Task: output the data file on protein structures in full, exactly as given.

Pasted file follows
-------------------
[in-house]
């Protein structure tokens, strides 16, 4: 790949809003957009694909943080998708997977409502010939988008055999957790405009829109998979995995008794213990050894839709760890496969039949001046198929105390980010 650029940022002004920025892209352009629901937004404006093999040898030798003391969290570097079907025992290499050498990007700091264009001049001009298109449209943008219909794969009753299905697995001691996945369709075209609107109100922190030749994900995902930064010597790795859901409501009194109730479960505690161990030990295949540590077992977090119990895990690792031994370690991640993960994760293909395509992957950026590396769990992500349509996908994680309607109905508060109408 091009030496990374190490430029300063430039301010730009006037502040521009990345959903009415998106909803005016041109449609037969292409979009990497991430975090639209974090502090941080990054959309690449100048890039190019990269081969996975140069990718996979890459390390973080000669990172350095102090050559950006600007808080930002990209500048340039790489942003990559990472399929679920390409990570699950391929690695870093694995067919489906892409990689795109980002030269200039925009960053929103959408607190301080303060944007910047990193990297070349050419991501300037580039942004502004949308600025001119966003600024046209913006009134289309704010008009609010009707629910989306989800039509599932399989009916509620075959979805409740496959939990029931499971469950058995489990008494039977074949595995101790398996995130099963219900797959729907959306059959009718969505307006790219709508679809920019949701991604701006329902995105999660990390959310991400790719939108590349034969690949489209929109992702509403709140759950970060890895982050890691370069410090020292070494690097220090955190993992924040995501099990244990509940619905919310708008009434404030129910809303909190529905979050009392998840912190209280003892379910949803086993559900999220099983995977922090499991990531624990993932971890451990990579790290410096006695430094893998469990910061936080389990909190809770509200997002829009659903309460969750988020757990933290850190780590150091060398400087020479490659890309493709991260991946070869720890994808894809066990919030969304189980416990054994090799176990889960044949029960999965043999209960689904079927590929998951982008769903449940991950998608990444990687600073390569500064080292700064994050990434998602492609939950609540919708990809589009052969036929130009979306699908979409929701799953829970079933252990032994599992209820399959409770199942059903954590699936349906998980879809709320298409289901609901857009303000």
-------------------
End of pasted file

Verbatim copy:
[in-house]
């Protein structure tokens, strides 16, 4: 790949809003957009694909943080998708997977409502010939988008055999957790405009829109998979995995008794213990050894839709760890496969039949001046198929105390980010 650029940022002004920025892209352009629901937004404006093999040898030798003391969290570097079907025992290499050498990007700091264009001049001009298109449209943008219909794969009753299905697995001691996945369709075209609107109100922190030749994900995902930064010597790795859901409501009194109730479960505690161990030990295949540590077992977090119990895990690792031994370690991640993960994760293909395509992957950026590396769990992500349509996908994680309607109905508060109408 091009030496990374190490430029300063430039301010730009006037502040521009990345959903009415998106909803005016041109449609037969292409979009990497991430975090639209974090502090941080990054959309690449100048890039190019990269081969996975140069990718996979890459390390973080000669990172350095102090050559950006600007808080930002990209500048340039790489942003990559990472399929679920390409990570699950391929690695870093694995067919489906892409990689795109980002030269200039925009960053929103959408607190301080303060944007910047990193990297070349050419991501300037580039942004502004949308600025001119966003600024046209913006009134289309704010008009609010009707629910989306989800039509599932399989009916509620075959979805409740496959939990029931499971469950058995489990008494039977074949595995101790398996995130099963219900797959729907959306059959009718969505307006790219709508679809920019949701991604701006329902995105999660990390959310991400790719939108590349034969690949489209929109992702509403709140759950970060890895982050890691370069410090020292070494690097220090955190993992924040995501099990244990509940619905919310708008009434404030129910809303909190529905979050009392998840912190209280003892379910949803086993559900999220099983995977922090499991990531624990993932971890451990990579790290410096006695430094893998469990910061936080389990909190809770509200997002829009659903309460969750988020757990933290850190780590150091060398400087020479490659890309493709991260991946070869720890994808894809066990919030969304189980416990054994090799176990889960044949029960999965043999209960689904079927590929998951982008769903449940991950998608990444990687600073390569500064080292700064994050990434998602492609939950609540919708990809589009052969036929130009979306699908979409929701799953829970079933252990032994599992209820399959409770199942059903954590699936349906998980879809709320298409289901609901857009303000």